From National Book Critics Circle Award winner Conover (Newjack: Guarding Sing Sing, 2000, etc.), a long view of global trade, empire building, cultural collapse, disease vectors and all the other things that come with the installation of a road.
Even as the country fills with ever-wider highways—by some estimates, an area the size of Ohio is now given over to road asphalt—and the level of climate-changing particulates rises, other countries are rushing to add to their inventory of highways, especially aspiring China (which is “on course to equal us in cars” by about 2025) and India. “We’ve reached the point where it seems nowadays as though we’re paving the world,” writes the author, and “it is hard to build without destroying” Conover hops behind the windshield to have a look, traveling vertiginous roller-coaster routes in the Andes that would make a condor flinch, but that also act to bind distant communities and bring much-needed goods to far-flung corners of what used to be the Inca Empire—communities served, in many cases, by roads the Incas built more than half a millennium ago, and that are doing better than their macadam descendants. Such roads bring desired goods out of the remote vastness as well—Conover traces the course of a load of mahogany from rainforest to Park Avenue. Elsewhere the author gazes through road-weary eyes at the adaptations people in the Himalayas have made to an absence of good roads—glacial ones will do, until the glaciers melt—and at the role of trucks and truckers in spreading AIDS throughout Africa. He even braves road journeys through China, where the traffic mortality rate is among the highest in the world.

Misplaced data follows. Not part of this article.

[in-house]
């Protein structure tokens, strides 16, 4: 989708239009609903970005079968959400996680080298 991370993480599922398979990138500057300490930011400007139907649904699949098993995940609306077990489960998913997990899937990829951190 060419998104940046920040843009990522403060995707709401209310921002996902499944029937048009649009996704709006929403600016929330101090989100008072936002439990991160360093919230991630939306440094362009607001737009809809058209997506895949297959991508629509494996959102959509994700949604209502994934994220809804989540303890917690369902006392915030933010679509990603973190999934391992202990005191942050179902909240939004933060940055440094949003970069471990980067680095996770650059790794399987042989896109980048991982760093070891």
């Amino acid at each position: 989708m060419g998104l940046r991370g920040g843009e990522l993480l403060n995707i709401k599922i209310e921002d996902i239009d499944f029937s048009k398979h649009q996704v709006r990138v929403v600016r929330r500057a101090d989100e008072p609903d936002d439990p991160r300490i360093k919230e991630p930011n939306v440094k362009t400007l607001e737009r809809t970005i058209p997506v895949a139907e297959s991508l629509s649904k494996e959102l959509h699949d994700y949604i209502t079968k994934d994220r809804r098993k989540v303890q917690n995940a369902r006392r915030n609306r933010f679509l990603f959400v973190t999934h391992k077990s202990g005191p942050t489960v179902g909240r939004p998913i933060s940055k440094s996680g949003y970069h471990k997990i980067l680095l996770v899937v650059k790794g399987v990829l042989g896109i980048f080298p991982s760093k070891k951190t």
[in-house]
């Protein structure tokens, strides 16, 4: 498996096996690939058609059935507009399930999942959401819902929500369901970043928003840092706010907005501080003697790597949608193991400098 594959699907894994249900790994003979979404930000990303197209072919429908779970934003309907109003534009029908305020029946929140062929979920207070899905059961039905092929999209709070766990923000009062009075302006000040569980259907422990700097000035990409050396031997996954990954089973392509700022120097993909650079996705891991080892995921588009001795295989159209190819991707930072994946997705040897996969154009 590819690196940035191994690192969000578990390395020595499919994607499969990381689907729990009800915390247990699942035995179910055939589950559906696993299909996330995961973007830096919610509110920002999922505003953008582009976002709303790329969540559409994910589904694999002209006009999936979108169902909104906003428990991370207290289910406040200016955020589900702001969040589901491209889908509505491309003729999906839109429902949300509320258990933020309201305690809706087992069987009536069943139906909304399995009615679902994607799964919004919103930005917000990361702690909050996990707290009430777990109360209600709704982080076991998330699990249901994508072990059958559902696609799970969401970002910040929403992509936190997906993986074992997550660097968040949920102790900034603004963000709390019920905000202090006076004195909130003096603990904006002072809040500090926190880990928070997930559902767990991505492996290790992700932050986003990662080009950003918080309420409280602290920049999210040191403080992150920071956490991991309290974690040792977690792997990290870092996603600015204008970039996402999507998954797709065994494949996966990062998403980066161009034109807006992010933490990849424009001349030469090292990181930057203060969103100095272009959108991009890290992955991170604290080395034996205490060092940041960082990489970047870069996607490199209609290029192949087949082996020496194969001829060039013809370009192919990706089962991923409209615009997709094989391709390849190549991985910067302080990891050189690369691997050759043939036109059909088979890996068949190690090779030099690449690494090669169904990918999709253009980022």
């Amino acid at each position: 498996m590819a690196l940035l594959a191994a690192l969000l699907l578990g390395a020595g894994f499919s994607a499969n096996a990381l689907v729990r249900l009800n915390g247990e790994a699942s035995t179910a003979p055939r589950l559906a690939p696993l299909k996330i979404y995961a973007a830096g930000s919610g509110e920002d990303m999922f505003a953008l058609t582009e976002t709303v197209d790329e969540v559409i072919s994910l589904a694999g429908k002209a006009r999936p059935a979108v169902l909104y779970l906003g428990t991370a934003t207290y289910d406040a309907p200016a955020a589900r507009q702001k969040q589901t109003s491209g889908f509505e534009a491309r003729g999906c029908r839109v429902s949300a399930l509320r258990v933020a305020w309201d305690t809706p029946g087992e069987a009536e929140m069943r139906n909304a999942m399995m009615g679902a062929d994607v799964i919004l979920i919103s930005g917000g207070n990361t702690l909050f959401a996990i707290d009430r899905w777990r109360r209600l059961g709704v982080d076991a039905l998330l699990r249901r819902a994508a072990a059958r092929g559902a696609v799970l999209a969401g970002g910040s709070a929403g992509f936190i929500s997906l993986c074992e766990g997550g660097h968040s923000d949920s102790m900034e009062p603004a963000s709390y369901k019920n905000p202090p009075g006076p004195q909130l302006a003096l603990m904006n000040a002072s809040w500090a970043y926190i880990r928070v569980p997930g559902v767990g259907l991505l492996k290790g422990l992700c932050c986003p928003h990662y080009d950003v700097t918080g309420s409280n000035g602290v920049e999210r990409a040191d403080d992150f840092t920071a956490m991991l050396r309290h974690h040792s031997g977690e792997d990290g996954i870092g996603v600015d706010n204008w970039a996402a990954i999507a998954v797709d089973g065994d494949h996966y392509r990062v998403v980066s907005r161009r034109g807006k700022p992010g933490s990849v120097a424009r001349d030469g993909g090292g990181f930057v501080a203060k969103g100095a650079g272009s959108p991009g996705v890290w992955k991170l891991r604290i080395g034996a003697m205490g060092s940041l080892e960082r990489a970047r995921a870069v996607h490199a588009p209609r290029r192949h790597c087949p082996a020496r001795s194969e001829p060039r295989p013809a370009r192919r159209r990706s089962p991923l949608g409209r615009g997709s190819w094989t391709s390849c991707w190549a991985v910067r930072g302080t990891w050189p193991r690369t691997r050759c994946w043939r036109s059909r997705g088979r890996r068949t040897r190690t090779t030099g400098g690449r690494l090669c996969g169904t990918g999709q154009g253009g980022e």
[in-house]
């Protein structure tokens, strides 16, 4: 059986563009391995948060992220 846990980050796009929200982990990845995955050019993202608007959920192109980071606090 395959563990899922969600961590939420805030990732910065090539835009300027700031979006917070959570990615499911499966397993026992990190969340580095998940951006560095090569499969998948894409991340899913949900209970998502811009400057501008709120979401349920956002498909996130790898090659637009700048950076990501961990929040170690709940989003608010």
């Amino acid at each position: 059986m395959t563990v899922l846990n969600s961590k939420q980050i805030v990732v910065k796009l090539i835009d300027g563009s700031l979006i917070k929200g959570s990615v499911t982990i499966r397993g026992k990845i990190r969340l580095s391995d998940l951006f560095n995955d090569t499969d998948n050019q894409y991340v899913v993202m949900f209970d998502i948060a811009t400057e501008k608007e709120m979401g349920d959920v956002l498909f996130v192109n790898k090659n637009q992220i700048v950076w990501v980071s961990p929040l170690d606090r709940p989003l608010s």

A readable, fact-filled, well-written exploration of how roads work, for good and ill, and what their future likely holds.